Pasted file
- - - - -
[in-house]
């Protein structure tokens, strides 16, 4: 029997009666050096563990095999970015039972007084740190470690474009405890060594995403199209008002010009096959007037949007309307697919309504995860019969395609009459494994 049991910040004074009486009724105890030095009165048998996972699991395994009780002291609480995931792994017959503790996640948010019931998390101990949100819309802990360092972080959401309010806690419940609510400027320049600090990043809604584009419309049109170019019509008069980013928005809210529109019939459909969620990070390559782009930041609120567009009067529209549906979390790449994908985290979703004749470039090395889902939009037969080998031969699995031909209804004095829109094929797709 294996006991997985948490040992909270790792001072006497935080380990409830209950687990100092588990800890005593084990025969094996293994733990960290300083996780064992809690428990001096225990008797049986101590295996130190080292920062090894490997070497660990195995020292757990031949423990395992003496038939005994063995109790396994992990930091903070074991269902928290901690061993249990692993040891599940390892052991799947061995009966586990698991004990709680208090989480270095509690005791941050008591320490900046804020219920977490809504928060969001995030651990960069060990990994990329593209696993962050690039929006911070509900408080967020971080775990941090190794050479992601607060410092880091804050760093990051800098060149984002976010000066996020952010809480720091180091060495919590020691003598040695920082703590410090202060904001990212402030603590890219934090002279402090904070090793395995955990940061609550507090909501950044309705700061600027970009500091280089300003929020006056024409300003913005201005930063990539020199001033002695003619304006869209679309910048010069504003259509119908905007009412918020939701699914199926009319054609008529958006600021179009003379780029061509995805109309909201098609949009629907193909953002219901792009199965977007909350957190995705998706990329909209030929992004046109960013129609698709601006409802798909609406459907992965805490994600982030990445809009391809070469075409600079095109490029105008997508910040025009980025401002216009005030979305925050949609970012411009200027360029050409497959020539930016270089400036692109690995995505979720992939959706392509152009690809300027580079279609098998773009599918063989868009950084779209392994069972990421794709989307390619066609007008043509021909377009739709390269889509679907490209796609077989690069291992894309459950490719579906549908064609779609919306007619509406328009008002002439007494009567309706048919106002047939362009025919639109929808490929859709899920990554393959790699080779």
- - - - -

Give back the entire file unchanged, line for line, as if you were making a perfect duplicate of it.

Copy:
[in-house]
């Protein structure tokens, strides 16, 4: 029997009666050096563990095999970015039972007084740190470690474009405890060594995403199209008002010009096959007037949007309307697919309504995860019969395609009459494994 049991910040004074009486009724105890030095009165048998996972699991395994009780002291609480995931792994017959503790996640948010019931998390101990949100819309802990360092972080959401309010806690419940609510400027320049600090990043809604584009419309049109170019019509008069980013928005809210529109019939459909969620990070390559782009930041609120567009009067529209549906979390790449994908985290979703004749470039090395889902939009037969080998031969699995031909209804004095829109094929797709 294996006991997985948490040992909270790792001072006497935080380990409830209950687990100092588990800890005593084990025969094996293994733990960290300083996780064992809690428990001096225990008797049986101590295996130190080292920062090894490997070497660990195995020292757990031949423990395992003496038939005994063995109790396994992990930091903070074991269902928290901690061993249990692993040891599940390892052991799947061995009966586990698991004990709680208090989480270095509690005791941050008591320490900046804020219920977490809504928060969001995030651990960069060990990994990329593209696993962050690039929006911070509900408080967020971080775990941090190794050479992601607060410092880091804050760093990051800098060149984002976010000066996020952010809480720091180091060495919590020691003598040695920082703590410090202060904001990212402030603590890219934090002279402090904070090793395995955990940061609550507090909501950044309705700061600027970009500091280089300003929020006056024409300003913005201005930063990539020199001033002695003619304006869209679309910048010069504003259509119908905007009412918020939701699914199926009319054609008529958006600021179009003379780029061509995805109309909201098609949009629907193909953002219901792009199965977007909350957190995705998706990329909209030929992004046109960013129609698709601006409802798909609406459907992965805490994600982030990445809009391809070469075409600079095109490029105008997508910040025009980025401002216009005030979305925050949609970012411009200027360029050409497959020539930016270089400036692109690995995505979720992939959706392509152009690809300027580079279609098998773009599918063989868009950084779209392994069972990421794709989307390619066609007008043509021909377009739709390269889509679907490209796609077989690069291992894309459950490719579906549908064609779609919306007619509406328009008002002439007494009567309706048919106002047939362009025919639109929808490929859709899920990554393959790699080779």